Sunday 18 August 2019

Frank Coughlan: 'Our rocking history turns to rubble'

'I don't know what this new apartment block is going to be called, but the developer could do a lot worse than restore its original moniker, the Arcadia'. Photo: Getty
'I don't know what this new apartment block is going to be called, but the developer could do a lot worse than restore its original moniker, the Arcadia'. Photo: Getty
Frank Coughlan

Frank Coughlan

I won't be sorry to see that decrepit old cash 'n' carry warehouse come tumbling down. Shabby, forlorn and nothing more than a receptacle for fast food detritus, the site has been a blight on my neck of the woods for more years than I care to remember.

Sitting directly opposite Bray's railway station, itself a sturdy mid-19th century Victorian building deserving of a better neighbour, it is currently being demolished to be replaced by a smart new development.

Glenveagh Homes is about to build 72 apartments on the site and there are also separate, but simultaneous, plans to create a public plaza in the approach to this busy Dart station.

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All in all, only good. More than that, long overdue. The scandal is that one of the focal points of the seaside town was allowed to wallow in such dereliction for so long.

But while I look forward to its imminent reduction to dust and rubble with some satisfaction, this eyesore has a history worth remembering - and even honouring.

For those of a certain vintage, this dirty old shell is still fondly remembered as a ballroom of romance, a famous dancehall which attracted not only local teddy boys and bobby socks but drew thousands out to north Co Wicklow from Dublin too.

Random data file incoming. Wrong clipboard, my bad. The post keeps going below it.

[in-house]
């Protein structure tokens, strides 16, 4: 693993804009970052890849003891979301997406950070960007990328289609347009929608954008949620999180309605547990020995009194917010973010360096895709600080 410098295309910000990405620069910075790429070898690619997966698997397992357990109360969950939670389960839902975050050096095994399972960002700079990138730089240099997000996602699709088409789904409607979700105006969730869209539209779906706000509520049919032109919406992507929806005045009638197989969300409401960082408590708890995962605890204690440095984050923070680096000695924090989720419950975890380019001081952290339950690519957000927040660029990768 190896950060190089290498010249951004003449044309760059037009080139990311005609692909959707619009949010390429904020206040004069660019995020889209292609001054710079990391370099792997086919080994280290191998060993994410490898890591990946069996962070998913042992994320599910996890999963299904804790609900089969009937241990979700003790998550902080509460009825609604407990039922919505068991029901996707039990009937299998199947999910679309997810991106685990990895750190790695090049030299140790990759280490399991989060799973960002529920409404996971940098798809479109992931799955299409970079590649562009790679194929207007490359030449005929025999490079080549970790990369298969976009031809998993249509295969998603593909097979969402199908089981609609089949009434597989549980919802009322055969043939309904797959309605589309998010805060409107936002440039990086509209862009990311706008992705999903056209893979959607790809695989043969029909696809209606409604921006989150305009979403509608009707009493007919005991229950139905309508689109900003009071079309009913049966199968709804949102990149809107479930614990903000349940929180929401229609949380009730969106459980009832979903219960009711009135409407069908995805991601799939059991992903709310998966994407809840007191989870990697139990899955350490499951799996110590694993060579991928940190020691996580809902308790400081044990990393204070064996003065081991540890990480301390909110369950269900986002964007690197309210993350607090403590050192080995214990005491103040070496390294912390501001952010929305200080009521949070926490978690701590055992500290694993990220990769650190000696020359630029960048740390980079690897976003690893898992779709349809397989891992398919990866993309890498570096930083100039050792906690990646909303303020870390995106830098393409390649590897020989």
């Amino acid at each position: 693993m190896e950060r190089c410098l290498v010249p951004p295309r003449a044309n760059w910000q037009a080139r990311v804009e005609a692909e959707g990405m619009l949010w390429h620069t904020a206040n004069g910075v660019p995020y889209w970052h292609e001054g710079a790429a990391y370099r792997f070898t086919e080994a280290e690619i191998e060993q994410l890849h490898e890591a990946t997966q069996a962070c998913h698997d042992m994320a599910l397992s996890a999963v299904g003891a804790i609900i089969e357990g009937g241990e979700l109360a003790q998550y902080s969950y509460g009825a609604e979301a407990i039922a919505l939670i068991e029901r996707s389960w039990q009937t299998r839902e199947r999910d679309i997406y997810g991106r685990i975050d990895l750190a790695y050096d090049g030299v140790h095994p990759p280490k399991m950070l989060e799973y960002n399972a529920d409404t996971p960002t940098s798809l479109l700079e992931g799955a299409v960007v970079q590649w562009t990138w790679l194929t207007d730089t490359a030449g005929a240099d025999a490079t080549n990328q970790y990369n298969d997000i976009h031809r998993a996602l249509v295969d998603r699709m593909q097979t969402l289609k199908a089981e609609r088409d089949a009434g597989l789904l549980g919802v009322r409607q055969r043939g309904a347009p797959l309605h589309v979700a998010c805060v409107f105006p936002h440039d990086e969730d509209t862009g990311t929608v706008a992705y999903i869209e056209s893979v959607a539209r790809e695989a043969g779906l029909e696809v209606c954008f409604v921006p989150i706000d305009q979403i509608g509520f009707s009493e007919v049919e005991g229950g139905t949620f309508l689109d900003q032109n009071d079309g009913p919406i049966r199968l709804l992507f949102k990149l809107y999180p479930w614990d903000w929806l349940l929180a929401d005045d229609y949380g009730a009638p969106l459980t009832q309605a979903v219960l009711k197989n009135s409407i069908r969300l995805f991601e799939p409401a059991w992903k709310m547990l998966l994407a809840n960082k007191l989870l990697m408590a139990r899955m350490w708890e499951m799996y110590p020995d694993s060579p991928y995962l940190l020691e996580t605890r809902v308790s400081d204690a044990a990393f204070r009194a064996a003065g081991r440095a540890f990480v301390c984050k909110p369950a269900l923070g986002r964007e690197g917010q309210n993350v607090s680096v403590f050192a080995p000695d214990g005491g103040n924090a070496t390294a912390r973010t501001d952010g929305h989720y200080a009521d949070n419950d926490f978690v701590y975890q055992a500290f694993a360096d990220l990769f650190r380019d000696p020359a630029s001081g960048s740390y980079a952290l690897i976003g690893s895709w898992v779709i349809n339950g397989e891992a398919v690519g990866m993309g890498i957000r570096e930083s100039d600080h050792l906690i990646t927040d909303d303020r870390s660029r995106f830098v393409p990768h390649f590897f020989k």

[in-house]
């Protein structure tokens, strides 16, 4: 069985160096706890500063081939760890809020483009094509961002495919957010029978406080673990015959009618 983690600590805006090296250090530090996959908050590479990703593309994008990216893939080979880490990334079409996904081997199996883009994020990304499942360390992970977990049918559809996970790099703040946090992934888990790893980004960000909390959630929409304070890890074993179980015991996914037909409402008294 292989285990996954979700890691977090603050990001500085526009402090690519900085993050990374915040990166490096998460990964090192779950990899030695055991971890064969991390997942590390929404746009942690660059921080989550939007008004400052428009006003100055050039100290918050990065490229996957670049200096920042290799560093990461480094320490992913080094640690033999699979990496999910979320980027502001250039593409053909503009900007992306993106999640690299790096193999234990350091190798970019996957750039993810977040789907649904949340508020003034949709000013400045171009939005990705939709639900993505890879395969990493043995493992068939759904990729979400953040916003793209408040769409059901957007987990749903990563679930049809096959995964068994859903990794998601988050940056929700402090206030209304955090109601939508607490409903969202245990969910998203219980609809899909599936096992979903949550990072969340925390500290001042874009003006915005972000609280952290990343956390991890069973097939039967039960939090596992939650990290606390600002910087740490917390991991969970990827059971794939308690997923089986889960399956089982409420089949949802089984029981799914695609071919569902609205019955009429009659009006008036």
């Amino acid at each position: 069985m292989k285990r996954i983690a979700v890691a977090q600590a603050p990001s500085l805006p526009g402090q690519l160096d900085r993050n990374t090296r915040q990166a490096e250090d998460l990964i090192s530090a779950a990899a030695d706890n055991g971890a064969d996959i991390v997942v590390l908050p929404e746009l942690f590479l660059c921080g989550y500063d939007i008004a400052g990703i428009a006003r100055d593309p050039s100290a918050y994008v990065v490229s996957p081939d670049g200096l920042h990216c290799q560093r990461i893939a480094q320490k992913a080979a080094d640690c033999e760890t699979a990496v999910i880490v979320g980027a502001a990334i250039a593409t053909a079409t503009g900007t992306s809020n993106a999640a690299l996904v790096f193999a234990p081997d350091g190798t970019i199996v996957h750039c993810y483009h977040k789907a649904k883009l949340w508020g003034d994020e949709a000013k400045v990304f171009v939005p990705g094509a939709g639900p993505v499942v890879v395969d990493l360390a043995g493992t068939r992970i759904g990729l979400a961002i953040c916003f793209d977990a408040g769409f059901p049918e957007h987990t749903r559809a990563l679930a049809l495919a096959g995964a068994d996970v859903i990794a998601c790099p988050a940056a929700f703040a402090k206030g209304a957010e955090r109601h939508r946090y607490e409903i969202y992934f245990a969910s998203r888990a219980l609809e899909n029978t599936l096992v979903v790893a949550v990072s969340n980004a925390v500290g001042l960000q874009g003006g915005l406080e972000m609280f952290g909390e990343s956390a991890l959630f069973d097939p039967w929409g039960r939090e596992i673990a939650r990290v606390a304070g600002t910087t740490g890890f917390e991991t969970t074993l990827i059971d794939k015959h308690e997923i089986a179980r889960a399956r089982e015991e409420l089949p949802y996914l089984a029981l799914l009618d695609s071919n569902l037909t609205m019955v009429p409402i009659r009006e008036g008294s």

In the 1950s the evening Dance Excursion to the Arcadia, with all-in tickets for train and entrance, was available at stations on the Harcourt Street route until that line closed at the end of the decade.

From the World War I right through to end of the 1960s, the venue played host to all the big bands, then the best showbands and later still some of the world's most legendary rock acts.

As many as 4,000 punters poured through the doors on a busy night. Invariably, they were sent home sweatin'.

Is it any wonder? Among the legends who wowed them were the Everly Brothers, The Who, The Hollies, The Kinks and Roy Orbison. Imagine.

The Arcadia just about saw out the 1960s, by which time its best days were truly behind it anyway. The doors were finally bolted after a fire in 1969, though the venue re-invented itself as The Fillmore West Club in the early 1970s.

That didn't last. A few decades in the dull but steady business of fork-lifts and pallets were to follow.

I don't know what this new apartment block is going to be called, but the developer could do a lot worse than restore its original moniker, the Arcadia.

A discreet little plaque somewhere about the main entrance, name-checking the greats who made the place hop, would be a classy touch too.

Something like "The Big O played here". How cool would that be?

The old roof might be about to crash down and the bricks and mortar cave in, but memories are made of sterner stuff.

Butt out! Litter is the fag end of two bad habits

Smokers get a bad rap. The nasty habit, one I managed to resist, has virtually been criminalised.

Even asking for a pack of 20 in the corner shop has become a ritual of shame.

Worse is witnessing rejected addicts huddled together in doorways desperately gasping on the dregs of their must-have fix.

In weaker moments, I feel a fleeting tinge of sympathy. Then I see their fag ends strewn everywhere and the smoke clears from my eyes.

It seems butts make up half of all litter and smokers, most anyway, don't seem to give a puff.

Smoulder like a gorse fire if you wish, because stupidity is a personal choice. But using our streets as litter bins only proves that one filthy habit begets another.

Butt out please.

Irish Independent

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